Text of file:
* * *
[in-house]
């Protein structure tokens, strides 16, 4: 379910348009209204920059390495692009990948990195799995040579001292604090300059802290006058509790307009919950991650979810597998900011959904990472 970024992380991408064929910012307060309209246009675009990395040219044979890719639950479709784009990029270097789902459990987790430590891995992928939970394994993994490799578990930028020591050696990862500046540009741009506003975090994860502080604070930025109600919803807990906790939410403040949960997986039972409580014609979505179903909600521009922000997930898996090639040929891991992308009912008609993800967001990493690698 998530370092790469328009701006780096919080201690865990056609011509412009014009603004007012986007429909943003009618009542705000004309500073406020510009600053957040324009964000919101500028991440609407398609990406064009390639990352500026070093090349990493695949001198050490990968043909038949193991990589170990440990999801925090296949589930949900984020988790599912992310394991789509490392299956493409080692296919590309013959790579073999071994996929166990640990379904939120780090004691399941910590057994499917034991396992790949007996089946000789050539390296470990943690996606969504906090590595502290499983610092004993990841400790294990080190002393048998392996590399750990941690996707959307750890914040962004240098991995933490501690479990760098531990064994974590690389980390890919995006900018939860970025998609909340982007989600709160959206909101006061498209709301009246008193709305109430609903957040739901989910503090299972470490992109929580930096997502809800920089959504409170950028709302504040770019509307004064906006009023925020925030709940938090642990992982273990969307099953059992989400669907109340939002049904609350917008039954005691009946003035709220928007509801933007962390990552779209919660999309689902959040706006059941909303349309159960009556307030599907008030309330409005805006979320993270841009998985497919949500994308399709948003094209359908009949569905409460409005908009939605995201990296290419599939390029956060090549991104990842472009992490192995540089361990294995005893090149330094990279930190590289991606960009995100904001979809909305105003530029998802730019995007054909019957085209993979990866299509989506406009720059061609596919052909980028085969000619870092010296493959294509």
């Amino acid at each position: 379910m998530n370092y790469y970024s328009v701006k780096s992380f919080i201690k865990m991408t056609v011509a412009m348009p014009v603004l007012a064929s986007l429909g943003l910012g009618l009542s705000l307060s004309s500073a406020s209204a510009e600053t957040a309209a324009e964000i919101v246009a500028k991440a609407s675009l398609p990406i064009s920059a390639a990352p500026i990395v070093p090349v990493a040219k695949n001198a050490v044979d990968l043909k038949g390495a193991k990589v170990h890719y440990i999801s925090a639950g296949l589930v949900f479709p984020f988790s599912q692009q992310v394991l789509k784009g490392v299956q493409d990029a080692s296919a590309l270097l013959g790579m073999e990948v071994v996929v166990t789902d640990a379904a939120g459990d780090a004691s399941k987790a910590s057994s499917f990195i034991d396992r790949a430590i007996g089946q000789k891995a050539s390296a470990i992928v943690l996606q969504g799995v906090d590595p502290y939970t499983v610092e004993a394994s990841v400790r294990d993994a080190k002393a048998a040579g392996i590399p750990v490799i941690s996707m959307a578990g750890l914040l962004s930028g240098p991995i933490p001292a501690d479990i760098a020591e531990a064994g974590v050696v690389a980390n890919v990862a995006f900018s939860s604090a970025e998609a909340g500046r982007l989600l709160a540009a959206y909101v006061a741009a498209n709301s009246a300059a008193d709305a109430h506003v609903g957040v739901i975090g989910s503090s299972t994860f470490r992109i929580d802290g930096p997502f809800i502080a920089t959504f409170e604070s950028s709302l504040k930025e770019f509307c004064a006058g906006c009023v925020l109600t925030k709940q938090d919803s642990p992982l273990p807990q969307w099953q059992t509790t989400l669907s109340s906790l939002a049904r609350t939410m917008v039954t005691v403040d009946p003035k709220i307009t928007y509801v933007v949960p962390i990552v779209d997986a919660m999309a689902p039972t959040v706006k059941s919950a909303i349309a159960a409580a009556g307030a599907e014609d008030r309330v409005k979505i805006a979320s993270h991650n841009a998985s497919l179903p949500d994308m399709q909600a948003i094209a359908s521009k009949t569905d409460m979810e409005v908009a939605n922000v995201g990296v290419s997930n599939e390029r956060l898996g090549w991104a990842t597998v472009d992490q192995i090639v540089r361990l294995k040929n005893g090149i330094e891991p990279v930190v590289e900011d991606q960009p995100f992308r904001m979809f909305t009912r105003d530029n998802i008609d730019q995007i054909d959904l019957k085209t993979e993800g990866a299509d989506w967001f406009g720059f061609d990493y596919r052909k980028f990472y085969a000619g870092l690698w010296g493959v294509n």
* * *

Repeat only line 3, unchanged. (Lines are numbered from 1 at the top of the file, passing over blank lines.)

């Amino acid at each position: 379910m998530n370092y790469y970024s328009v701006k780096s992380f919080i201690k865990m991408t056609v011509a412009m348009p014009v603004l007012a064929s986007l429909g943003l910012g009618l009542s705000l307060s004309s500073a406020s209204a510009e600053t957040a309209a324009e964000i919101v246009a500028k991440a609407s675009l398609p990406i064009s920059a390639a990352p500026i990395v070093p090349v990493a040219k695949n001198a050490v044979d990968l043909k038949g390495a193991k990589v170990h890719y440990i999801s925090a639950g296949l589930v949900f479709p984020f988790s599912q692009q992310v394991l789509k784009g490392v299956q493409d990029a080692s296919a590309l270097l013959g790579m073999e990948v071994v996929v166990t789902d640990a379904a939120g459990d780090a004691s399941k987790a910590s057994s499917f990195i034991d396992r790949a430590i007996g089946q000789k891995a050539s390296a470990i992928v943690l996606q969504g799995v906090d590595p502290y939970t499983v610092e004993a394994s990841v400790r294990d993994a080190k002393a048998a040579g392996i590399p750990v490799i941690s996707m959307a578990g750890l914040l962004s930028g240098p991995i933490p001292a501690d479990i760098a020591e531990a064994g974590v050696v690389a980390n890919v990862a995006f900018s939860s604090a970025e998609a909340g500046r982007l989600l709160a540009a959206y909101v006061a741009a498209n709301s009246a300059a008193d709305a109430h506003v609903g957040v739901i975090g989910s503090s299972t994860f470490r992109i929580d802290g930096p997502f809800i502080a920089t959504f409170e604070s950028s709302l504040k930025e770019f509307c004064a006058g906006c009023v925020l109600t925030k709940q938090d919803s642990p992982l273990p807990q969307w099953q059992t509790t989400l669907s109340s906790l939002a049904r609350t939410m917008v039954t005691v403040d009946p003035k709220i307009t928007y509801v933007v949960p962390i990552v779209d997986a919660m999309a689902p039972t959040v706006k059941s919950a909303i349309a159960a409580a009556g307030a599907e014609d008030r309330v409005k979505i805006a979320s993270h991650n841009a998985s497919l179903p949500d994308m399709q909600a948003i094209a359908s521009k009949t569905d409460m979810e409005v908009a939605n922000v995201g990296v290419s997930n599939e390029r956060l898996g090549w991104a990842t597998v472009d992490q192995i090639v540089r361990l294995k040929n005893g090149i330094e891991p990279v930190v590289e900011d991606q960009p995100f992308r904001m979809f909305t009912r105003d530029n998802i008609d730019q995007i054909d959904l019957k085209t993979e993800g990866a299509d989506w967001f406009g720059f061609d990493y596919r052909k980028f990472y085969a000619g870092l690698w010296g493959v294509n």